A nutritional and dietary study through a year has been conducted on eight children of two to four years of age, in relation to their health, growth, and dietaryhi story. There have been observed little definite relations between height and weight of the children and those of their parents, between the number of the decayed teeth of the children and that of their parents, and between height and weight of the children and the dietary habits of their mothers during pregnancy. The correlation level between the present height and weight of the children and those at their time of birth has been around γ=0.7. It might be neccessary to accumulate more cases than those of the present study for the confidential evaluation of the relation between the feeding method of the first year of their life and the present status of health and growth of the children.
The present studies were made to elucidate whether the enzymic formation of inosinic acid from various raw materials was possible. 1. The preparation of crystalline Ba-inosinate was attempted from whale or rabbit muscle by the Astern's method, and pure Na-salts were prepared by ion-exchange chromatography. 2. Concerning with the investigation on the natural sources for the inosinic acid formation, it was confirmed that adenine, hypoxanthine, guanine, xanthine, uracil, and thymine were widely distributed in biological materials. 3. Finally, the enzymic formation of nucleosides and nucleotides was carefully tested with animal tissue homogenate, and the formation of inosine and inosinic acid from hypoxanthine and D-ribose was realized with paper chromatography using rat-liver or shellfish homogenate.
Blood urea content of rabbits remarkably decreased within 24 hours when more than 250g of sweet potatoes were fed. At the same time, urea and total N content in urine also considerably decreased. No significant changes, however, were observed when potatoes were fed. Various experiments were made considering the balance of sugars and protein in substances of sweet potatoes and potatoes. Besides the differences of nutritive balance, some factors which inhibit urea formation are supposed to exist in sweet potatoes.
In rabbits, the electric stimulation of the b-sympathetic region (after Kurotsu) caused an increase of urinary nitrogen excretion by 18%, and the stimulation applied to the c-parasympathetic region (do) caused a still more increase, reaching as high as 40%.
The nutritional effect of the addition of L-lysine, DL-threonine, DL-tryptophan, and DL-methionine to polished rice was examined on rats fed on polished rice powder (protein content 5-6%) or on that added with protein extract from rice (protein content 18%) as the single protein source. The results of the experiments were summarized as follows.(1) The activity of the xanthine oxidase of the liver of rats fed on polished rice powder added with these amino acids increased in company with the growth of rats. The nutritional value was estimated to be almost equal to casein, and these observations indicated that the addition of these amino acids to polished rice powder offered a complete protein nutrition.(2) When the rice protein content was 18% of the total food, no significant difference was found in the growth of rats and the activity of xanthine oxidase between the group of rats fed on rice protein added with these amino acids and the group fed on diet without the additions.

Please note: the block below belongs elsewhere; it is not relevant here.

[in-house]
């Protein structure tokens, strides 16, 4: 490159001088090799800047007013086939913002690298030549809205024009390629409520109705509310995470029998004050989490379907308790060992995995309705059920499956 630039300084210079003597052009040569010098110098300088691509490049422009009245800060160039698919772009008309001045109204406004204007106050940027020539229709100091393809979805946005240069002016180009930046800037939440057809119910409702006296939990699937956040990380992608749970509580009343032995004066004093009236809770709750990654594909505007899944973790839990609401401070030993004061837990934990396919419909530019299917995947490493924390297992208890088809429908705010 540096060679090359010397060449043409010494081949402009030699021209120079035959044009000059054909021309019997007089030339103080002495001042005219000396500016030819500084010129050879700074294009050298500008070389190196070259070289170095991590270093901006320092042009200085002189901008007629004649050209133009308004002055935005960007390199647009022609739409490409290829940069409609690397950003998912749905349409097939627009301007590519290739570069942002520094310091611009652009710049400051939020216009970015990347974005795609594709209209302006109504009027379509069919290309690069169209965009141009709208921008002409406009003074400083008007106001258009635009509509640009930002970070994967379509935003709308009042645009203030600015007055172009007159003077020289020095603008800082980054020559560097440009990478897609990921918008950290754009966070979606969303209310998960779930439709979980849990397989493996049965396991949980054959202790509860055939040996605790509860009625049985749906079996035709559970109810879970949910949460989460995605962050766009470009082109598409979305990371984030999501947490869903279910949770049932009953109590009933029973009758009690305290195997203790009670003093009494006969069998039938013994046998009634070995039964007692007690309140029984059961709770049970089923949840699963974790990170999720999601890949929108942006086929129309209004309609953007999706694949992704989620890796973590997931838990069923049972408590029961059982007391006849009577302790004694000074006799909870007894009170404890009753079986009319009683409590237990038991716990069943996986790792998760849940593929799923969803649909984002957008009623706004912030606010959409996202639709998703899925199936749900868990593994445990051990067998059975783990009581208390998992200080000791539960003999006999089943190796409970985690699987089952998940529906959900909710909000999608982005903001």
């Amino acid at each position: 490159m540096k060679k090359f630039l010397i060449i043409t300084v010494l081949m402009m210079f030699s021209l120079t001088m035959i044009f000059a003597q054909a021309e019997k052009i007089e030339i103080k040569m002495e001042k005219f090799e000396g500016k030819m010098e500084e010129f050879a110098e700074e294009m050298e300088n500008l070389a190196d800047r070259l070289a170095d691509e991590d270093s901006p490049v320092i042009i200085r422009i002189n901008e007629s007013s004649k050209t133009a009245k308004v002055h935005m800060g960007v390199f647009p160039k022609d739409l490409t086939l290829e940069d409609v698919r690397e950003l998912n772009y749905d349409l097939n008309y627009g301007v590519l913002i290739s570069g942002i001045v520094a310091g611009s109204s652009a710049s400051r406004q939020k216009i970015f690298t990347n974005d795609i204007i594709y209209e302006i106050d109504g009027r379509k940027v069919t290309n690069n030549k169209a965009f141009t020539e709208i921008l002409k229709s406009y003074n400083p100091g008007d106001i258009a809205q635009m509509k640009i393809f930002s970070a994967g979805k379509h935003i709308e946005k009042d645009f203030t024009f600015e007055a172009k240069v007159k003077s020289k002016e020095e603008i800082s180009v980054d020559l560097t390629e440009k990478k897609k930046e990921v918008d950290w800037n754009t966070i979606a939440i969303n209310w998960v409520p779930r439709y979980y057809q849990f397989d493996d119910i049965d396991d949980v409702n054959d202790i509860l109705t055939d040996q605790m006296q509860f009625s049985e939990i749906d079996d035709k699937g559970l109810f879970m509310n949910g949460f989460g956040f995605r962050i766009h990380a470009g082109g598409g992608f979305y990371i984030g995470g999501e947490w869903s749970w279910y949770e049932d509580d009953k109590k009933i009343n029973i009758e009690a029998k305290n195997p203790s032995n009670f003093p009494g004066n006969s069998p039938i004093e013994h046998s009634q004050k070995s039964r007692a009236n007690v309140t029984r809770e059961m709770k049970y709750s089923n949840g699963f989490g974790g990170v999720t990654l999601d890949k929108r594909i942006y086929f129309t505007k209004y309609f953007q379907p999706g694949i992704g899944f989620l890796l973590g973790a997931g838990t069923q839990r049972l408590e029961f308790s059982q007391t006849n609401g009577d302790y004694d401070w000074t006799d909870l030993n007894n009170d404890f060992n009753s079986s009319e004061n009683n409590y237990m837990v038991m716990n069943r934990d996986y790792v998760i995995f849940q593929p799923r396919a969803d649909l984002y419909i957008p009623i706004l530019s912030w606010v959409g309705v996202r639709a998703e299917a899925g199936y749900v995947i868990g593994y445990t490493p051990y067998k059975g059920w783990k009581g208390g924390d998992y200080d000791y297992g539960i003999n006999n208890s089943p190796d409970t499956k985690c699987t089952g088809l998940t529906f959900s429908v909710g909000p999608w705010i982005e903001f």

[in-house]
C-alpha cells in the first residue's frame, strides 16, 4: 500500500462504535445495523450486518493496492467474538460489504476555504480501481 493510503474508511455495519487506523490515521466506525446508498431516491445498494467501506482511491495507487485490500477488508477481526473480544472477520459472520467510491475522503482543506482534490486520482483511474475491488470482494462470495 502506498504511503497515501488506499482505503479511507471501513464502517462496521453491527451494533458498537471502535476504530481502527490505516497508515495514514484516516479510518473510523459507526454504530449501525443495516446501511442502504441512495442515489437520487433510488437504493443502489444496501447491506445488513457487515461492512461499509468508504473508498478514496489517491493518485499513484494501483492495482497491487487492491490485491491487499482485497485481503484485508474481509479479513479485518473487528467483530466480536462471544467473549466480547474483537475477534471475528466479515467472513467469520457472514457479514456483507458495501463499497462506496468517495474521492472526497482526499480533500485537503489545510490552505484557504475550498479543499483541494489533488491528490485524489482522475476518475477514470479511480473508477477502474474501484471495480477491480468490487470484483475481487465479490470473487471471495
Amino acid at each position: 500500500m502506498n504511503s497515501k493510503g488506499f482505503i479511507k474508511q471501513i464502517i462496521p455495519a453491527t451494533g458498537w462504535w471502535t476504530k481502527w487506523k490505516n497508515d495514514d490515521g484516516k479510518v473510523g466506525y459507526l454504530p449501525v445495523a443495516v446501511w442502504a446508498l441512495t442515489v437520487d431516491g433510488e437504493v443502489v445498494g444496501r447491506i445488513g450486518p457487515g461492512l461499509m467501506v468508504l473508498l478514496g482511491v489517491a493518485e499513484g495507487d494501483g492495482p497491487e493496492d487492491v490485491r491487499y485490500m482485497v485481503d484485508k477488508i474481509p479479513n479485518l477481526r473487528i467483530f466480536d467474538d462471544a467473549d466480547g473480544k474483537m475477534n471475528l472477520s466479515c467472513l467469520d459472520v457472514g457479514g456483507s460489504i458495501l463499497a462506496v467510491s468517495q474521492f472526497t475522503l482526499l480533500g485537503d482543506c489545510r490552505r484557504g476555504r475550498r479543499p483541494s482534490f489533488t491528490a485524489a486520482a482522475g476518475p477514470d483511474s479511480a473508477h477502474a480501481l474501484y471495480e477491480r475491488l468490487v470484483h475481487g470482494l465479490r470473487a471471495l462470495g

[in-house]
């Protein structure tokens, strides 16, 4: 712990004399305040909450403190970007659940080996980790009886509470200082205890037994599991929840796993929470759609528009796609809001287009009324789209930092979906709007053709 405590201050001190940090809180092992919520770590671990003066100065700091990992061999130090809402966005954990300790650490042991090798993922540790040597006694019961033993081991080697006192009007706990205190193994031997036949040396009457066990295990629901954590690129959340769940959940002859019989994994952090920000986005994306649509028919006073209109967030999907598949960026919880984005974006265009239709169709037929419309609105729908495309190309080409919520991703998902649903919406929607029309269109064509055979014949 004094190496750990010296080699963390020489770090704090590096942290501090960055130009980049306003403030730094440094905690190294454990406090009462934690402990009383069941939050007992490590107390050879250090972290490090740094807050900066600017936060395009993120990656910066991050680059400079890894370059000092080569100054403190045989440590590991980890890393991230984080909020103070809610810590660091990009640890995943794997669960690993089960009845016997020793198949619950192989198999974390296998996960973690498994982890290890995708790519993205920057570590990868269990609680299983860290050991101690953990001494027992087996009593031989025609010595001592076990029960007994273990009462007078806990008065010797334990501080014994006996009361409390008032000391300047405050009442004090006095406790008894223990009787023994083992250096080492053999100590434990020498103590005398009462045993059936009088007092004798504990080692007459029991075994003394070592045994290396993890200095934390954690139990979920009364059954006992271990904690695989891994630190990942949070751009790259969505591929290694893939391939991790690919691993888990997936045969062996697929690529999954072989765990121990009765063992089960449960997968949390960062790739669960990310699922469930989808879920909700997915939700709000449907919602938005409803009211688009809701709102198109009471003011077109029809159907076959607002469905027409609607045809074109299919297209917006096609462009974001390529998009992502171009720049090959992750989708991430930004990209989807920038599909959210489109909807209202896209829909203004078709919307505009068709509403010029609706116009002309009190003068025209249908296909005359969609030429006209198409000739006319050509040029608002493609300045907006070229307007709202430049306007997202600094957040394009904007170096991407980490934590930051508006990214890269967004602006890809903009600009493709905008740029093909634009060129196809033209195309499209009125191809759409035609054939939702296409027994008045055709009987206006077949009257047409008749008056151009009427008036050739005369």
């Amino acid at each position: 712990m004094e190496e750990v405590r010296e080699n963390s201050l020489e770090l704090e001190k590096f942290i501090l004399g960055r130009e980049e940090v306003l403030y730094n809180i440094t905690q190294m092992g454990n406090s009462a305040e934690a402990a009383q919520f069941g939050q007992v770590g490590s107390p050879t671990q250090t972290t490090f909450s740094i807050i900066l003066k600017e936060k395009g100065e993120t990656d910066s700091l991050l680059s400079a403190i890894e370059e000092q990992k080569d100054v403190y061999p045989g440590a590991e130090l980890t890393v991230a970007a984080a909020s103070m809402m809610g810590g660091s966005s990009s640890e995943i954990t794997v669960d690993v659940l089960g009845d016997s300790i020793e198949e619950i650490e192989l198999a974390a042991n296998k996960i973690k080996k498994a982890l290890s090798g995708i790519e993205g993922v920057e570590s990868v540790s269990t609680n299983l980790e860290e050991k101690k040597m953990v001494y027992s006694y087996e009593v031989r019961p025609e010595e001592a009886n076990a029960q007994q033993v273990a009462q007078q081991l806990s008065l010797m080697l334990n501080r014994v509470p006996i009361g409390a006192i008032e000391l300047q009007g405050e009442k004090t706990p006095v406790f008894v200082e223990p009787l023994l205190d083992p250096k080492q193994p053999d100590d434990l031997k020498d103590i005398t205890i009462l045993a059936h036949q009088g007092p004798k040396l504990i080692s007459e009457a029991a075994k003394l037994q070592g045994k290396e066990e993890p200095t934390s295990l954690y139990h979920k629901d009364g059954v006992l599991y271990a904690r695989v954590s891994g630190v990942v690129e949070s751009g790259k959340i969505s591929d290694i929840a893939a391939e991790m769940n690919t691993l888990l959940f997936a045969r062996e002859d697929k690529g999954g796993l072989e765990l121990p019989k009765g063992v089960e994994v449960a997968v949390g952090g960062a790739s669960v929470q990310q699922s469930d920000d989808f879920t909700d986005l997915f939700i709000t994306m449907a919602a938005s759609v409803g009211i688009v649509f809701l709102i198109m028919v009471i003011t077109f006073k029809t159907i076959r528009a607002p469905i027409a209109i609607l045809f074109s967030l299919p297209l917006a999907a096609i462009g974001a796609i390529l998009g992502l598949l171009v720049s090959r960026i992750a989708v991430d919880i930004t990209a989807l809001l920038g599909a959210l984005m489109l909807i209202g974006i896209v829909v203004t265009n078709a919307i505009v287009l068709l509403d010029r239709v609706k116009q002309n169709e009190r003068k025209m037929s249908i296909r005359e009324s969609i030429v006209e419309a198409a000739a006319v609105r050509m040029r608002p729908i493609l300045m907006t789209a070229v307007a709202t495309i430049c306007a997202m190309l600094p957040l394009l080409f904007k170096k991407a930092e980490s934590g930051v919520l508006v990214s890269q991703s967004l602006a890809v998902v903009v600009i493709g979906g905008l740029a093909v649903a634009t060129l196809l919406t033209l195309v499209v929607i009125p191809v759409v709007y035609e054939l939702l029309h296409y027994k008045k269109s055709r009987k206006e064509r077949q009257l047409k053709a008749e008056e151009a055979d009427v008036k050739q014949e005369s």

It has been well known that the anemia readily appears in protein deficiency and that the grade of anemia is roughly proportionate to the grade of protein-deficiency. From studies in the author's laboratory, the acceleration of the erythrocyte destruction during protein deficiency was supposed to be a possible reason for this anemia. In order to ascertain the mechanism of anemia due to protein-deficiency the author performed a long-term experiment of low protein intake with human subjects and examined morphologically and biochemically the time-course of changes in the erythrocytes. Two weeks after the start of the low-protein diet (0.53-0.78 gram/kg/day protein) following a certain period of the standard diet (1.34-1.35 gram/kg/day protein), the anemic symptoms made their appearance; the number of erythrocytes, hemoglobin concentration and hematocrit were all decreased. Calculated from these measurements, color index and volume index were also decreased; in the 4th-5th week of the low-protein diet these values became the lowest, followed by an ascent towards recovery. Around this time the phase microscopic figure of the erythrocyte showed an increased thickness, and more or less “globular” form. Parenthetically, in 3rd-4th week of the low-protein diet, the mean corpuscular diameter became smaller and so became the osmotic resistance. As for the enzyme activity of the adenosine phosphate system which is possibly related to the energy metabolism of the erythrocyte, the activity was reduced during this period of the low protein regimen. These observations suggest that the erythrocyte, like other organs such as the liver, has its enzyme activity reduced due to the reduced protein metabolism in protein deficiency.The reduction in the activity of ATP in erythrocyte presumably provokes the decrease of the enegry metabalism in erythrocyte membrane, which is closely related with the resistance, and consequently the maintenance of the shape of the erythrocyte. This may be the mechanism why the resistance of the erythrocyte cellwall is reduced in protein deficiency. The acceleration of the destruction of erythrocytes may follow this reduction of membrane resistance, thus leading anemia. As the material of regeneration of erythrocyte is also decreased due to protein deficiency, the restoration of anemia is retarded, thus a long continued anemia exists in protein deficiency.